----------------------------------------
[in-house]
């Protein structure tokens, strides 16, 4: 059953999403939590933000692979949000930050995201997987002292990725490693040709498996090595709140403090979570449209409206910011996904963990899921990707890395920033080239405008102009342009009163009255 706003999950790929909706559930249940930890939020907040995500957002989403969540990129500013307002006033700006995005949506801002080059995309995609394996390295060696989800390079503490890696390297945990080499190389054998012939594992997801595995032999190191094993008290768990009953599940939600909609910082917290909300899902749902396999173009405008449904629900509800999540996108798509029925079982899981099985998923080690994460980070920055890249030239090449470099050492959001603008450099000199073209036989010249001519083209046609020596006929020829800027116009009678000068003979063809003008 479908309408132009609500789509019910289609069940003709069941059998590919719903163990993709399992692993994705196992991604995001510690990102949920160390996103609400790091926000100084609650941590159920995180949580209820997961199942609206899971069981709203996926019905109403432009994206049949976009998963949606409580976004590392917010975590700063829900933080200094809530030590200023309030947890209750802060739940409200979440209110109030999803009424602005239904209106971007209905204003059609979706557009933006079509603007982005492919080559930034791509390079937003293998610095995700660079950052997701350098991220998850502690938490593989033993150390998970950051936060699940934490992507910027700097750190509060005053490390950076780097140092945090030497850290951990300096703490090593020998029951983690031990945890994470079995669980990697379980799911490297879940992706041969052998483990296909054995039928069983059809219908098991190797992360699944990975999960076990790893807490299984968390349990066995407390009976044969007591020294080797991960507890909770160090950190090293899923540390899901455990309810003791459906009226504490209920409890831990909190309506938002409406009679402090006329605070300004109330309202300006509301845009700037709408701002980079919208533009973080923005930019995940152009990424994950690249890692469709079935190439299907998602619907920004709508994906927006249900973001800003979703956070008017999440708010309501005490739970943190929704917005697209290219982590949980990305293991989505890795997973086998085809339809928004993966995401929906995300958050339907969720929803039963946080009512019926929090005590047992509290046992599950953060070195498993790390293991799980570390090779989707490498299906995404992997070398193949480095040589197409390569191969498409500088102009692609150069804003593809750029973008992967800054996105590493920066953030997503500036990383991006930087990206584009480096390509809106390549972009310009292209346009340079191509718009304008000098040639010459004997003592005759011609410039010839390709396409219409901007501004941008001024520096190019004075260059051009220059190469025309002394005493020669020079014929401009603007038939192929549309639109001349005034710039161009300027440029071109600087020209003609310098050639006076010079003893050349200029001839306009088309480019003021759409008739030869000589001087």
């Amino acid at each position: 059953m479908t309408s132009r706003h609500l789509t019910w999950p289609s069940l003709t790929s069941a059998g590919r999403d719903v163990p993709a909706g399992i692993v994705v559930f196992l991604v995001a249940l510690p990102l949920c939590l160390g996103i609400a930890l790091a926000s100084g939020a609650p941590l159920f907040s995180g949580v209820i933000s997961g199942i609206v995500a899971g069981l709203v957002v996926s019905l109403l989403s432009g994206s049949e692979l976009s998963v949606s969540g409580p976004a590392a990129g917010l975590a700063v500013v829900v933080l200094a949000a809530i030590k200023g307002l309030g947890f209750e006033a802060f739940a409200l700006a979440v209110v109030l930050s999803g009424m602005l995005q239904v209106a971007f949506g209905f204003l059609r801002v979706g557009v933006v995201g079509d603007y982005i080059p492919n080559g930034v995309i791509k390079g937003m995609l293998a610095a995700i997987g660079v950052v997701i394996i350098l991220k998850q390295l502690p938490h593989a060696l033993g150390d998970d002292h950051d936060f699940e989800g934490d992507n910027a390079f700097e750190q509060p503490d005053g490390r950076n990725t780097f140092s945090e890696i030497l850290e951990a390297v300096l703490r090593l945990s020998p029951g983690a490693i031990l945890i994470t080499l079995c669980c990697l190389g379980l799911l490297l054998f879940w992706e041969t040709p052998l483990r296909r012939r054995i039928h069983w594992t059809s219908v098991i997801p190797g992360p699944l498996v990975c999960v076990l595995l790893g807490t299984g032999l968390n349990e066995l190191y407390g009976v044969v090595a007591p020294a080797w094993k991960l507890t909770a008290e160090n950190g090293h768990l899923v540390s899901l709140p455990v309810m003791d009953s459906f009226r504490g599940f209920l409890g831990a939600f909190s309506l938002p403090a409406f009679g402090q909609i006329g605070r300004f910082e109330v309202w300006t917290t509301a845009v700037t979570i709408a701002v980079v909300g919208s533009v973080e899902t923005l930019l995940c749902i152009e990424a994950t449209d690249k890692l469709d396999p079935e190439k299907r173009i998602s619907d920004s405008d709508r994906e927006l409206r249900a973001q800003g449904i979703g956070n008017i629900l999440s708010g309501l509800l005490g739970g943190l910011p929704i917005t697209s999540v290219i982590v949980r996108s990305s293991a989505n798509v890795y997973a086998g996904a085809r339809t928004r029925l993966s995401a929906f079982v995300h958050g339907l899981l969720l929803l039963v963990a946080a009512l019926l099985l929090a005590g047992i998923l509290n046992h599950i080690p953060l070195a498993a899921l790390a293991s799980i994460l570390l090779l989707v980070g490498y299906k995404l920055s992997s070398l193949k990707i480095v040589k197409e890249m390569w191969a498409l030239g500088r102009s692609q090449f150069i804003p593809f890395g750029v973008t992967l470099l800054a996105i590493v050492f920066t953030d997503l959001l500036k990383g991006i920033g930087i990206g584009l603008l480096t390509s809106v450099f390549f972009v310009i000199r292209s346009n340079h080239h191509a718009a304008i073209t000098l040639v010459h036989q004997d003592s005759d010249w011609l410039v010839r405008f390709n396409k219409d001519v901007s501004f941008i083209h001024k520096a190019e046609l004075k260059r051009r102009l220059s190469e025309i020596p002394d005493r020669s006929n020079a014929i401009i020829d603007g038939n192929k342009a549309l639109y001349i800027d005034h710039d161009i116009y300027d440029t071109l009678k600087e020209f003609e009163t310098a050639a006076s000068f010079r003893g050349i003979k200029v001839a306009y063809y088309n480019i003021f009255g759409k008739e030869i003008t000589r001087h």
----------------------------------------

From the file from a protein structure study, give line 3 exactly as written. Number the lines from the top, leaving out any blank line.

């Amino acid at each position: 059953m479908t309408s132009r706003h609500l789509t019910w999950p289609s069940l003709t790929s069941a059998g590919r999403d719903v163990p993709a909706g399992i692993v994705v559930f196992l991604v995001a249940l510690p990102l949920c939590l160390g996103i609400a930890l790091a926000s100084g939020a609650p941590l159920f907040s995180g949580v209820i933000s997961g199942i609206v995500a899971g069981l709203v957002v996926s019905l109403l989403s432009g994206s049949e692979l976009s998963v949606s969540g409580p976004a590392a990129g917010l975590a700063v500013v829900v933080l200094a949000a809530i030590k200023g307002l309030g947890f209750e006033a802060f739940a409200l700006a979440v209110v109030l930050s999803g009424m602005l995005q239904v209106a971007f949506g209905f204003l059609r801002v979706g557009v933006v995201g079509d603007y982005i080059p492919n080559g930034v995309i791509k390079g937003m995609l293998a610095a995700i997987g660079v950052v997701i394996i350098l991220k998850q390295l502690p938490h593989a060696l033993g150390d998970d002292h950051d936060f699940e989800g934490d992507n910027a390079f700097e750190q509060p503490d005053g490390r950076n990725t780097f140092s945090e890696i030497l850290e951990a390297v300096l703490r090593l945990s020998p029951g983690a490693i031990l945890i994470t080499l079995c669980c990697l190389g379980l799911l490297l054998f879940w992706e041969t040709p052998l483990r296909r012939r054995i039928h069983w594992t059809s219908v098991i997801p190797g992360p699944l498996v990975c999960v076990l595995l790893g807490t299984g032999l968390n349990e066995l190191y407390g009976v044969v090595a007591p020294a080797w094993k991960l507890t909770a008290e160090n950190g090293h768990l899923v540390s899901l709140p455990v309810m003791d009953s459906f009226r504490g599940f209920l409890g831990a939600f909190s309506l938002p403090a409406f009679g402090q909609i006329g605070r300004f910082e109330v309202w300006t917290t509301a845009v700037t979570i709408a701002v980079v909300g919208s533009v973080e899902t923005l930019l995940c749902i152009e990424a994950t449209d690249k890692l469709d396999p079935e190439k299907r173009i998602s619907d920004s405008d709508r994906e927006l409206r249900a973001q800003g449904i979703g956070n008017i629900l999440s708010g309501l509800l005490g739970g943190l910011p929704i917005t697209s999540v290219i982590v949980r996108s990305s293991a989505n798509v890795y997973a086998g996904a085809r339809t928004r029925l993966s995401a929906f079982v995300h958050g339907l899981l969720l929803l039963v963990a946080a009512l019926l099985l929090a005590g047992i998923l509290n046992h599950i080690p953060l070195a498993a899921l790390a293991s799980i994460l570390l090779l989707v980070g490498y299906k995404l920055s992997s070398l193949k990707i480095v040589k197409e890249m390569w191969a498409l030239g500088r102009s692609q090449f150069i804003p593809f890395g750029v973008t992967l470099l800054a996105i590493v050492f920066t953030d997503l959001l500036k990383g991006i920033g930087i990206g584009l603008l480096t390509s809106v450099f390549f972009v310009i000199r292209s346009n340079h080239h191509a718009a304008i073209t000098l040639v010459h036989q004997d003592s005759d010249w011609l410039v010839r405008f390709n396409k219409d001519v901007s501004f941008i083209h001024k520096a190019e046609l004075k260059r051009r102009l220059s190469e025309i020596p002394d005493r020669s006929n020079a014929i401009i020829d603007g038939n192929k342009a549309l639109y001349i800027d005034h710039d161009i116009y300027d440029t071109l009678k600087e020209f003609e009163t310098a050639a006076s000068f010079r003893g050349i003979k200029v001839a306009y063809y088309n480019i003021f009255g759409k008739e030869i003008t000589r001087h």